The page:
Rabbi Address, who has counseled several well spouses, believes Jewish tradition can help find answers. His rabbinical students are researching whether Biblical precepts allowing additional partners can be adapted to take Alzheimer's into account.

Secular support-group leaders, for their part, strenuously try to keep members from judging each other, says Beth Kallmyer of the Alzheimer's Association.

"It's easy for the well spouse to become the second victim of Alzheimer's," says Richard Anderson, a board member of the Well Spouse Association, a national support network. "Many of the people who have joined our association are burned out. Their lives have become more than a little unbalanced. They become ill themselves."


A 2006 study published in the New England Journal of Medicine found that spouses of people with dementia and psychiatric diseases were more likely to die themselves within a year of the afflicted spouse's death, compared with similar cases involving colon cancer, fractures or heart problems.

Mr. Anderson, who works at the Kennedy Institute of Ethics at Georgetown University, says Alzheimer's can rob marriages of their essence: communication.

Adult children are often the biggest obstacles to a new relationship. They may accuse the caregiving parent of breaking apart a longstanding marriage, says Emma Shulman, a 96-year-old gerontologist and Alzhemier's researcher in New York.

Marriage vows are sacred but the physical and emotional loneliness of Alzheimer's disease is making some reassess what it means to be married. WSJ's Alicia Mundy reports.

The children's reaction "usually has to do with their own unresolved issues with their parents," she says. That can include "a sense of guilt that they haven't done more" to help their parents. Or, in other cases, children may feel they have carried all the burden of care, and resent that the well parent is seeking another companion, she says.

Sid, a former architect, says he waited several years after his wife's condition seriously deteriorated before he even thought about finding someone else. He remembers the day his wife, a history professor, suddenly exhibited what he later learned was a symptom of Alzheimer's. "We were in Europe in a field of lavender," he says. The fragrance was almost overpowering, but his wife smelled nothing. She was in her late 50s.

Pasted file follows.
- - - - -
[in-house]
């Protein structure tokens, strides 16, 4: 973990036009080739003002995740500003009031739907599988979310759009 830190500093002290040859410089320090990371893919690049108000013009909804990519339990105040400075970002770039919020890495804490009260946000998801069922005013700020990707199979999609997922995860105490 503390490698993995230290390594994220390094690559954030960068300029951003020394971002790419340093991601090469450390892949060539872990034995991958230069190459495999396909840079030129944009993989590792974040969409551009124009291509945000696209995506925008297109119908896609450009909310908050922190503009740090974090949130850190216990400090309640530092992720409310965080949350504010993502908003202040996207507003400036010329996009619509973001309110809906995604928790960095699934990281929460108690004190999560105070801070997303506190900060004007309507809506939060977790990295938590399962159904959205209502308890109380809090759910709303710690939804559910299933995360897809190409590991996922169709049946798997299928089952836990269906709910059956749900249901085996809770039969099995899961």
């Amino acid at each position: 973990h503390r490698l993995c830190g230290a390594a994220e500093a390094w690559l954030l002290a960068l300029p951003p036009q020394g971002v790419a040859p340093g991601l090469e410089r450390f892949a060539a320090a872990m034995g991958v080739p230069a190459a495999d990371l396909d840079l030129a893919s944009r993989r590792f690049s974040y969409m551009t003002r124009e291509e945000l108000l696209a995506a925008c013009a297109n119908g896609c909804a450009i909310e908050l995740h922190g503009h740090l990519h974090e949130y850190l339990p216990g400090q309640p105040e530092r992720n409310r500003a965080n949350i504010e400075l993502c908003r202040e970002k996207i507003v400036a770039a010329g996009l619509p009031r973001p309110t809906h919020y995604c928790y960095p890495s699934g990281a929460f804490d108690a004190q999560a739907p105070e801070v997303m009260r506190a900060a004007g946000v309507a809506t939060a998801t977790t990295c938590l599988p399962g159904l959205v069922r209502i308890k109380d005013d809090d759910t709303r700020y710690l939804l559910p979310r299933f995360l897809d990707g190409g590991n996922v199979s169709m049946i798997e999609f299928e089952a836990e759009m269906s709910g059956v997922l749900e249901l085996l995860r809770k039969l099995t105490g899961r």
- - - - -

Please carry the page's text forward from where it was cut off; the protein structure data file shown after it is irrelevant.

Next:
That was a dozen years ago.

"We have had more than 40 years of a wonderful marriage. She is my wife," he says. "When she was first diagnosed, I was unrealistic. I was always able to solve anything. But this time I couldn't." He put his wife though mental-exercise programs and into clinical drug trials, but she slipped away quickly.

After several years of caring for her, Sid says he became depressed and physically ill.

"Then I decided my life could not end like this," he says. His new relationship, which is possible because he has arranged for full-time in-home care for his wife, helps him feel less isolated.

Sid says the initial reaction from people in his support group a few years ago was horror—"It's adultery, you will go to hell," they told him. But recently, many of them have revealed they are looking for companionship, too.

His oldest son says that, at first, he was somewhat upset about the new friend. But he says he and his siblings soon accepted the relationship.

"Dad was sick, his mental health was going downhill. He has gotten better, physically changed," the son says. 

"As long as my mother isn't in any harm, and is being cared for, I understand. I'm a realist."